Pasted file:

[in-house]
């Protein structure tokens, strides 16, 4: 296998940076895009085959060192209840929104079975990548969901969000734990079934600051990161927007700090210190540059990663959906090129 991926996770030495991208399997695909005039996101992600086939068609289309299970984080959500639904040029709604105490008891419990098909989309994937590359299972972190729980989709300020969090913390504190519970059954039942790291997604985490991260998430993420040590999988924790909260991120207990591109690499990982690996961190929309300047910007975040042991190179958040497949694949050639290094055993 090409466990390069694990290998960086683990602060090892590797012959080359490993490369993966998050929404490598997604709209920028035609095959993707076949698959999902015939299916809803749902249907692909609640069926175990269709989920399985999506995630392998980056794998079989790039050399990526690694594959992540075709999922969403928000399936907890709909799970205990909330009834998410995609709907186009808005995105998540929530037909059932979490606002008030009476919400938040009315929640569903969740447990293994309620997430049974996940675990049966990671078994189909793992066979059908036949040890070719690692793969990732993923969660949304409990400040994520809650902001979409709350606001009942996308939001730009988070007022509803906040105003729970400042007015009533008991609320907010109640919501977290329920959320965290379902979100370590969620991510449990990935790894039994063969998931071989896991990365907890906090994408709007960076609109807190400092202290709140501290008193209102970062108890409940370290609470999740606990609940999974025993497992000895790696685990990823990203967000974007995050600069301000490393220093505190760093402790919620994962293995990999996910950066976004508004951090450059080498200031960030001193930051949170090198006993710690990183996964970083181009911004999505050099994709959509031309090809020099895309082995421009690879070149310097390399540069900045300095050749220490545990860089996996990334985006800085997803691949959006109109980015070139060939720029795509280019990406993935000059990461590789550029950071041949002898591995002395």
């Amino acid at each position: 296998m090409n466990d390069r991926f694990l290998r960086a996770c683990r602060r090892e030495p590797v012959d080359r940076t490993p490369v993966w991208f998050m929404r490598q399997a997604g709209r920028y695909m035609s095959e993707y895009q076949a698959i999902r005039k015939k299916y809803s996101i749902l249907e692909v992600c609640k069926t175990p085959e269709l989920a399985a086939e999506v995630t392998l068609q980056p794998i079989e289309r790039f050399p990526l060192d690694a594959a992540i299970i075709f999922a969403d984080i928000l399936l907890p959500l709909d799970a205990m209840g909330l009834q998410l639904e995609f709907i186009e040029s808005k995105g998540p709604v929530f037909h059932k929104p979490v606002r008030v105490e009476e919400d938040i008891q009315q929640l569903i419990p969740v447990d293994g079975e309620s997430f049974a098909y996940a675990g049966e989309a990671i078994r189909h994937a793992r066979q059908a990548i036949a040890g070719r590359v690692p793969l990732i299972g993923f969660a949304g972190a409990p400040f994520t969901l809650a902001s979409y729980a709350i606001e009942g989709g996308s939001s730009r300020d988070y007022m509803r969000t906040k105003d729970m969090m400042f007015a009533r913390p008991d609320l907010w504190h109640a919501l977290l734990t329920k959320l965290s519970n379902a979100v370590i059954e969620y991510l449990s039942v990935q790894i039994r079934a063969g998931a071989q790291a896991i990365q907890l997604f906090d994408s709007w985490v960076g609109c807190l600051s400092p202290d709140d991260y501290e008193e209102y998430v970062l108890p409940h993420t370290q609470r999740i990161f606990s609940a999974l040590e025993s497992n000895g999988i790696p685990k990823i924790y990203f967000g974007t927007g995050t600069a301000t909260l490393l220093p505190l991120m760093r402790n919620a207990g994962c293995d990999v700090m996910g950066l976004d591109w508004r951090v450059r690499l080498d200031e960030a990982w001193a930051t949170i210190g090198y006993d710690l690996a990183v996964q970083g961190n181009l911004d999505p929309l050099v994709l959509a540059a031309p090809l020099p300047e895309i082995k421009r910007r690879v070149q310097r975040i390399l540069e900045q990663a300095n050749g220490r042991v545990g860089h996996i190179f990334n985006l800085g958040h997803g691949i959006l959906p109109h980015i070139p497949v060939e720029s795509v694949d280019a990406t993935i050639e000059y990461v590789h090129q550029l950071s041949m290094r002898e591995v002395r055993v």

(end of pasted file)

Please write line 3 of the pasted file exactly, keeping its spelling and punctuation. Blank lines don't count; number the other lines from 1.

């Amino acid at each position: 296998m090409n466990d390069r991926f694990l290998r960086a996770c683990r602060r090892e030495p590797v012959d080359r940076t490993p490369v993966w991208f998050m929404r490598q399997a997604g709209r920028y695909m035609s095959e993707y895009q076949a698959i999902r005039k015939k299916y809803s996101i749902l249907e692909v992600c609640k069926t175990p085959e269709l989920a399985a086939e999506v995630t392998l068609q980056p794998i079989e289309r790039f050399p990526l060192d690694a594959a992540i299970i075709f999922a969403d984080i928000l399936l907890p959500l709909d799970a205990m209840g909330l009834q998410l639904e995609f709907i186009e040029s808005k995105g998540p709604v929530f037909h059932k929104p979490v606002r008030v105490e009476e919400d938040i008891q009315q929640l569903i419990p969740v447990d293994g079975e309620s997430f049974a098909y996940a675990g049966e989309a990671i078994r189909h994937a793992r066979q059908a990548i036949a040890g070719r590359v690692p793969l990732i299972g993923f969660a949304g972190a409990p400040f994520t969901l809650a902001s979409y729980a709350i606001e009942g989709g996308s939001s730009r300020d988070y007022m509803r969000t906040k105003d729970m969090m400042f007015a009533r913390p008991d609320l907010w504190h109640a919501l977290l734990t329920k959320l965290s519970n379902a979100v370590i059954e969620y991510l449990s039942v990935q790894i039994r079934a063969g998931a071989q790291a896991i990365q907890l997604f906090d994408s709007w985490v960076g609109c807190l600051s400092p202290d709140d991260y501290e008193e209102y998430v970062l108890p409940h993420t370290q609470r999740i990161f606990s609940a999974l040590e025993s497992n000895g999988i790696p685990k990823i924790y990203f967000g974007t927007g995050t600069a301000t909260l490393l220093p505190l991120m760093r402790n919620a207990g994962c293995d990999v700090m996910g950066l976004d591109w508004r951090v450059r690499l080498d200031e960030a990982w001193a930051t949170i210190g090198y006993d710690l690996a990183v996964q970083g961190n181009l911004d999505p929309l050099v994709l959509a540059a031309p090809l020099p300047e895309i082995k421009r910007r690879v070149q310097r975040i390399l540069e900045q990663a300095n050749g220490r042991v545990g860089h996996i190179f990334n985006l800085g958040h997803g691949i959006l959906p109109h980015i070139p497949v060939e720029s795509v694949d280019a990406t993935i050639e000059y990461v590789h090129q550029l950071s041949m290094r002898e591995v002395r055993v």